Frustration that growing RLO visibility during the pandemic has failed to alter mind-sets and bottom lines when it comes to partnerships and budgets was palpable.

None of this will surprise observers of localization given the almost complete failure to implement the “Grand Bargain” of 2016, which promised to funnel a quarter of humanitarian funds directly to national and local actors within the field of humanitarian governance but delivered a mere 0.5 per cent of tracked funding in 2019.

***

The hesitancy of large donors to fund RLOs stems at least in part from genuine constraints. RLOs, they say (in private), can be too small and unprofessional to manage and effectively spend large grants that require complex financial auditing. A related concern is the perception that RLOs are unstable given the changing personal trajectories of staff and/or founders, whose individual asylum and resettlement claims can mean suspending operations mid-way through funding cycles. Then there is concern about the potentially distortive impact of funding RLOs, whose ethnic, religious and/or national affiliations arguably make them unsuitable for serving broader, diverse refugee publics.

My own inquiries confirmed what researchers have already documented: that none of these charges should be dismissed, because each contains a grain of truth.

Most RLOs do begin as CBOs catering for specific ethnic and national groupings; oftentimes they possess limited administrative capacity. Those that do manage to grow in size and ambition do indeed tend to be headed by well-educated men. Moreover, it is not unknown for the personnel of RLOs to be resettled in the course of funding cycles. I also heard several references to “founder’s syndrome”, a psychological disorder among some egoistic individuals who struggle to detach their personal interests from those of the organization they have established.

In view of such challenges, some of the most enthusiastic supporters of refugee leadership are seeking to bridge the gap between RLOs and the powerbrokers that perpetuate their exclusion constructively.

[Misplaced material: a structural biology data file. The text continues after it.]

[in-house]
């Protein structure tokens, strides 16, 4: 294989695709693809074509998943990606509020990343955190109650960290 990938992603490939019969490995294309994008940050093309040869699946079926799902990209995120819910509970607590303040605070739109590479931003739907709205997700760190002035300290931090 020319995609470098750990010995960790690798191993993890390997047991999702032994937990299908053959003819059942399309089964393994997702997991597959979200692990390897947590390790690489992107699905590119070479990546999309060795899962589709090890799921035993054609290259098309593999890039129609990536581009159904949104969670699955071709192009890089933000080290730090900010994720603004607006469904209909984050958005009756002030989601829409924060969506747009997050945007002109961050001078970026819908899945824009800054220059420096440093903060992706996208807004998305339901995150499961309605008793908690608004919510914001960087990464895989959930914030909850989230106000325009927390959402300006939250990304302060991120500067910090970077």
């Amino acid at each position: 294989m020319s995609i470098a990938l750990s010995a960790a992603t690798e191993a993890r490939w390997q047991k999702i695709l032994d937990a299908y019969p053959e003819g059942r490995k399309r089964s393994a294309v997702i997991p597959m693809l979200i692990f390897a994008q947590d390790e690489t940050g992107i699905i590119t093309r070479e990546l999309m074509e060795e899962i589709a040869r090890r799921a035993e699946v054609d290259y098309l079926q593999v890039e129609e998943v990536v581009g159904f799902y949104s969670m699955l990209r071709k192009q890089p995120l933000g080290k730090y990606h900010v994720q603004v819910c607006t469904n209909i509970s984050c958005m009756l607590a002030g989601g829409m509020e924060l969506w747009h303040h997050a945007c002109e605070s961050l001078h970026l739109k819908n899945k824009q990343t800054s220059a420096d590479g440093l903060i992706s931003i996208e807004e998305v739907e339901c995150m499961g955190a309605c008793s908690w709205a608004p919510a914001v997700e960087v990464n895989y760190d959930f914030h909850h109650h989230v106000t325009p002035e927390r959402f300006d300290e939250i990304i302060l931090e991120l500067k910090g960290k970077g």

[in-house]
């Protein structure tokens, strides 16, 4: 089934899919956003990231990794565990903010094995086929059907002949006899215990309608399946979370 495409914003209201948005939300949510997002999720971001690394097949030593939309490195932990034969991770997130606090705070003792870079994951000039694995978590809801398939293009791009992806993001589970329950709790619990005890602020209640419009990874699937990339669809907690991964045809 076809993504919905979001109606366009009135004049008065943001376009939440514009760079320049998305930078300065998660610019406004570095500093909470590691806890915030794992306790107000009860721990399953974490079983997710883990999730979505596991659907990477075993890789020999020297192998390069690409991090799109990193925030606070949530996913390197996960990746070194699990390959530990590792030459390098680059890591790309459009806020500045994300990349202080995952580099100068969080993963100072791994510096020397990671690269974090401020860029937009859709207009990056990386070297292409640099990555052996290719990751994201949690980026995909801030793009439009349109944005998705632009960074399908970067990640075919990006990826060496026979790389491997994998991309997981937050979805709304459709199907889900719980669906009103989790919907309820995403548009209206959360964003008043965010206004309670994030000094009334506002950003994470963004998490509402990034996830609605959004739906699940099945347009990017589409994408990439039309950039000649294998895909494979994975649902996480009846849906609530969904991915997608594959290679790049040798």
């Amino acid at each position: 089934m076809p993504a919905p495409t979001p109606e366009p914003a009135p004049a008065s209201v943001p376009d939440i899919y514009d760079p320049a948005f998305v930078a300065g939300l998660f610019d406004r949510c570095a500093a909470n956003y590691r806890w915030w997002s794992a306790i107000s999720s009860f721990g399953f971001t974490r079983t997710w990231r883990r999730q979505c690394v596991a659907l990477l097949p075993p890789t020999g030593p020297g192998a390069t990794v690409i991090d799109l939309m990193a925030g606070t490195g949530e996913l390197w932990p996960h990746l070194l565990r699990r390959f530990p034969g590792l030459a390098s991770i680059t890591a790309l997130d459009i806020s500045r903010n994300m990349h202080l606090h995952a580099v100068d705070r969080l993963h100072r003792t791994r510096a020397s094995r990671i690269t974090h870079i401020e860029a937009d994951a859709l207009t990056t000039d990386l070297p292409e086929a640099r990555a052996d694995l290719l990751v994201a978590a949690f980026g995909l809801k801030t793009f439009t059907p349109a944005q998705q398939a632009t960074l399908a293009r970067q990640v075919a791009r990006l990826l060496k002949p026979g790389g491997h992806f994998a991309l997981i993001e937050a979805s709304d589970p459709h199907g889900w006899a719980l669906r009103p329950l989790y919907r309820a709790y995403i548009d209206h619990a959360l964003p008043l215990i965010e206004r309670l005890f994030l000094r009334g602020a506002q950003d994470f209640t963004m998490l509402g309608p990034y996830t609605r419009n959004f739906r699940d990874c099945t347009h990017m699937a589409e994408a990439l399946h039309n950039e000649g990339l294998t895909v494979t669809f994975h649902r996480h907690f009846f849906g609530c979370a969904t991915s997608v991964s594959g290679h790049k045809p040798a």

COHERE, an INGO with offices in Kampala and Nairobi, has thrown its full weight behind putting refugee-led organizations “in the driving seat”. It does this through training and advice to RLOs on how to attract funds, how to implement and document project work effectively, and how to plan strategically in the longer term. If in its advocacy COHERE counters prejudice among RLO-sceptics, much of its daily work addresses donors’ concerns through corrective measures that acknowledge the need for work on all sides.

Some of the most enthusiastic supporters of refugee leadership are seeking to bridge the gap between RLOs and the powerbrokers that perpetuate their exclusion constructively.

Herein lies the difference between COHERE and reactionary big players dragging their feet on localization: Where the latter use RLOs’ weaknesses as justification to prolong a status quo in which the former can only ever be “beneficiaries”, tokens and symbols in projects they design themselves, the former view them as obstacles that can and must be removed to create a more level playing field.

A glimpse at COHERE’s network provides strong evidence of RLOs’ ability to grow and develop in ways critics seem reluctant to acknowledge. In Kampala, I visited Bondeko Refugee Livelihoods Centre, founded by a Congolese priest now resettled in Canada. Far from parochial, its young staff and membership was diverse in terms of gender and ethnicity: many of those it supports are from Burundi and Rwanda, and like many refugee businesses in Kampala, it even provides employment for Ugandan citizens. The founder’s resettlement seems not have had adverse consequences.

***